Adam - Ariel Schrag

When Adam Freedman -- a skinny, awkward, inexperienced teenager from Piedmont, California -- goes to stay with his older sister Casey in New York City, he is hopeful that his life is about to change. And it sure does. 

It is the Summer of 2006. Gay marriage and transgender rights are in the air, and Casey has thrust herself into a wild lesbian subculture. Soon Adam is tagging along to underground clubs, where there are hot older women everywhere he turns. It takes some time for him to realize that many in this new crowd assume he is trans -- a boy who was born a girl. Why else would this baby-faced guy always be around?

Then Adam meets Gillian, the girl of his dreams -- but she couldn't possibly be interested in him. Unless passing as a trans guy might actually work in his favor...


This is a novel I had a hard time with. While I thought the subject might actually be pretty funny and, as the back cover says, "scathing," I was left feeling unsure and uncomfortable. Moments that could be seen as satire ended up feeling as though they simply reinforced misuses of privilege and encouraged the use of deception to get the girl. The idea of Adam pretending to be trans in order to get together with Gillian left so many possibilities open for critical discussion, but instead fell flat as he actually got away with it, and in the end, Gillian was actually okay with it. In fact, when he ended up sleeping with Gillian using his own biological penis instead of a dildo, and suddenly revealed it afterward, her only reaction was, "I know." Aside from this and many other discomforting scenes, the book also serves as an overly didactic "Trans 101" textbook, complete with entire scenes in which Adam discovers different methods of surgery, testosterone dosages, and other medical jargon via online research and Youtube videos.

Of course, this makes it seem as though I find the book to be entirely disappointing. This is not the case. I did actually enjoy the writing style, the moments of sarcasm, and some of the humour (though there were some moments that made me cringe in discomfort when it came to uses of the word "retarded" and other jokes at the expense of people with disabilities.) Schrag is a talented individual, without a doubt, but the content is more what gave me issue. Her style is quick and well-paced, and the dialogue itself is something to behold (her work on Arin Andrews' memoir, Some Assembly Required, is really wonderful.) There was also some interesting commentary on the institution of marriage when Adam and his sister attend a rally for Gay Marriage and they run into some friends who are running a "Queer Against Gay Marriage" booth, which brings up some important discussions around mistreatment of trans people, people of color, and other intersectional issues within the queer community.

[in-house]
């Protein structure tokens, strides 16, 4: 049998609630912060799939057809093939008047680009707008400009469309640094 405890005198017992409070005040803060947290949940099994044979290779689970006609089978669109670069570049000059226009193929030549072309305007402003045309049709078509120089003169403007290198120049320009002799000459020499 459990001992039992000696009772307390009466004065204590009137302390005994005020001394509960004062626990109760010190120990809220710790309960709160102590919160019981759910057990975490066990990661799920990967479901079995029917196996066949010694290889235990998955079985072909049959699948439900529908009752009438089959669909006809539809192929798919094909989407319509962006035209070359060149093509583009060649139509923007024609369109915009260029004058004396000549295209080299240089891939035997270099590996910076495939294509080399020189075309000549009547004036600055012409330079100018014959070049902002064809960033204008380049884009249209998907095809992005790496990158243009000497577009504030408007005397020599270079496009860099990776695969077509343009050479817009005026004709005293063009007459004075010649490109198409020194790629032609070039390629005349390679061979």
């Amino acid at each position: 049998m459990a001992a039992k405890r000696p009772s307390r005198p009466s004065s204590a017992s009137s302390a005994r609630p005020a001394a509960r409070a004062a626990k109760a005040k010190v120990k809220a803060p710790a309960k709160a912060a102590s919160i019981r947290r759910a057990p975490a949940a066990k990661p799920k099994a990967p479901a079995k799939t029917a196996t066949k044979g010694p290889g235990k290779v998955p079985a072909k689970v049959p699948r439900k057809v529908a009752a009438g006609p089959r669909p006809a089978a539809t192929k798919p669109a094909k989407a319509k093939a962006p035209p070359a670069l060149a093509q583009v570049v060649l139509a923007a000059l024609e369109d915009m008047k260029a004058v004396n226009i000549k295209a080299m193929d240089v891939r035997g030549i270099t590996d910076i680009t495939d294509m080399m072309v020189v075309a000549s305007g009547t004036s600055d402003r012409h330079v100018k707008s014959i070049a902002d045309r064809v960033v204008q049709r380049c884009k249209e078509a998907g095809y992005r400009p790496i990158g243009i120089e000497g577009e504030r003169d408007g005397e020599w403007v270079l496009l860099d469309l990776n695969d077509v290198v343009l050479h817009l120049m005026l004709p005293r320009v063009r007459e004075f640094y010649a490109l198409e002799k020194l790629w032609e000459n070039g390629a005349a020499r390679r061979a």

As one colleague pointed out to me, perhaps it isn't so much that the book is pointing out deceptiveness in trans individuals, but is rather just pointing out the normal fucked-up-edness of being in one's teenage years, where pretty much everything is messed up and nothing seems to go right. Lies are often the refuge of the sexually confused or extremely horny. And that is definitely one way of looking at things. I didn't see that, myself, but that could really just be my own overly academic way of looking at things. Judging from other reviews and discussions with colleagues, this book is very polarizing. People are either uncomfortable with it or they really enjoy it because they feel it will be useful to cisgender readers who might be able to identify with Adam. 

I'm not entirely sure that using the book as an educational resource, however, really justifies some of the more didactic passages, or the ableist jokes, or even the whole idea of privilege that pervades the overall narrative. I do not think the book is a failure, but those who read it should, I feel, already have some education about trans issues and the concept of privilege, otherwise it is likely that many of the possible learning opportunities will be passed off as "the author just mirroring society." And while this mirroring isn't bad in itself, without some critical engagement, the text really does reinforce transphobic and ableist mindsets within a larger context of white male privilege.

Recommended with Reservations


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